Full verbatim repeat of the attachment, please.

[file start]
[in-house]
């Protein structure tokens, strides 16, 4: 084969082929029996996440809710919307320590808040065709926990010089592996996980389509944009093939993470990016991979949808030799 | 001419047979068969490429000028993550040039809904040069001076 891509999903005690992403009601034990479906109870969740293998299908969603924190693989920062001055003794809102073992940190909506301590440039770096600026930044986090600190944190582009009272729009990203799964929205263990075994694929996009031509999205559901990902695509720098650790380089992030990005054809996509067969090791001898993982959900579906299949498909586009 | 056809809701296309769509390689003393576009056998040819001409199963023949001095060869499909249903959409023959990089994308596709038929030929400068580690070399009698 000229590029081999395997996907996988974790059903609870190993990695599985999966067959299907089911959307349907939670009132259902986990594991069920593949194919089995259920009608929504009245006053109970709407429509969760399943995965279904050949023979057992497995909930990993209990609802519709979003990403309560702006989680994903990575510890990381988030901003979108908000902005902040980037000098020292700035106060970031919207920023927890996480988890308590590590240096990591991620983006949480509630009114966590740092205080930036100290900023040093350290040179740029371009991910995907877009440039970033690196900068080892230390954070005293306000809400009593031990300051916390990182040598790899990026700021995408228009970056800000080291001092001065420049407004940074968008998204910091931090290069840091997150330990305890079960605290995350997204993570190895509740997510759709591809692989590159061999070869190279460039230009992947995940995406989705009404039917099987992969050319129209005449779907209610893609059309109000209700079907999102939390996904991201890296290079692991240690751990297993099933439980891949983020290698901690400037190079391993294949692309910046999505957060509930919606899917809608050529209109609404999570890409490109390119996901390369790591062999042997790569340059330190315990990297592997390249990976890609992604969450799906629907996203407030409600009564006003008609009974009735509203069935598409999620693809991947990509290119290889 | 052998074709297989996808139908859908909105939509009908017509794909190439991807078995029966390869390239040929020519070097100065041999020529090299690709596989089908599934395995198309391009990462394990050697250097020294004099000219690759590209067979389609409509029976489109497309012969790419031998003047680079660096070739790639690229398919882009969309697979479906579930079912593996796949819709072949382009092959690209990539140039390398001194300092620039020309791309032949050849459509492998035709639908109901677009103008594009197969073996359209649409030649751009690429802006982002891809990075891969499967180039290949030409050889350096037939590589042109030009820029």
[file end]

[in-house]
């Protein structure tokens, strides 16, 4: 084969082929029996996440809710919307320590808040065709926990010089592996996980389509944009093939993470990016991979949808030799 | 001419047979068969490429000028993550040039809904040069001076 891509999903005690992403009601034990479906109870969740293998299908969603924190693989920062001055003794809102073992940190909506301590440039770096600026930044986090600190944190582009009272729009990203799964929205263990075994694929996009031509999205559901990902695509720098650790380089992030990005054809996509067969090791001898993982959900579906299949498909586009 | 056809809701296309769509390689003393576009056998040819001409199963023949001095060869499909249903959409023959990089994308596709038929030929400068580690070399009698 000229590029081999395997996907996988974790059903609870190993990695599985999966067959299907089911959307349907939670009132259902986990594991069920593949194919089995259920009608929504009245006053109970709407429509969760399943995965279904050949023979057992497995909930990993209990609802519709979003990403309560702006989680994903990575510890990381988030901003979108908000902005902040980037000098020292700035106060970031919207920023927890996480988890308590590590240096990591991620983006949480509630009114966590740092205080930036100290900023040093350290040179740029371009991910995907877009440039970033690196900068080892230390954070005293306000809400009593031990300051916390990182040598790899990026700021995408228009970056800000080291001092001065420049407004940074968008998204910091931090290069840091997150330990305890079960605290995350997204993570190895509740997510759709591809692989590159061999070869190279460039230009992947995940995406989705009404039917099987992969050319129209005449779907209610893609059309109000209700079907999102939390996904991201890296290079692991240690751990297993099933439980891949983020290698901690400037190079391993294949692309910046999505957060509930919606899917809608050529209109609404999570890409490109390119996901390369790591062999042997790569340059330190315990990297592997390249990976890609992604969450799906629907996203407030409600009564006003008609009974009735509203069935598409999620693809991947990509290119290889 | 052998074709297989996808139908859908909105939509009908017509794909190439991807078995029966390869390239040929020519070097100065041999020529090299690709596989089908599934395995198309391009990462394990050697250097020294004099000219690759590209067979389609409509029976489109497309012969790419031998003047680079660096070739790639690229398919882009969309697979479906579930079912593996796949819709072949382009092959690209990539140039390398001194300092620039020309791309032949050849459509492998035709639908109901677009103008594009197969073996359209649409030649751009690429802006982002891809990075891969499967180039290949030409050889350096037939590589042109030009820029």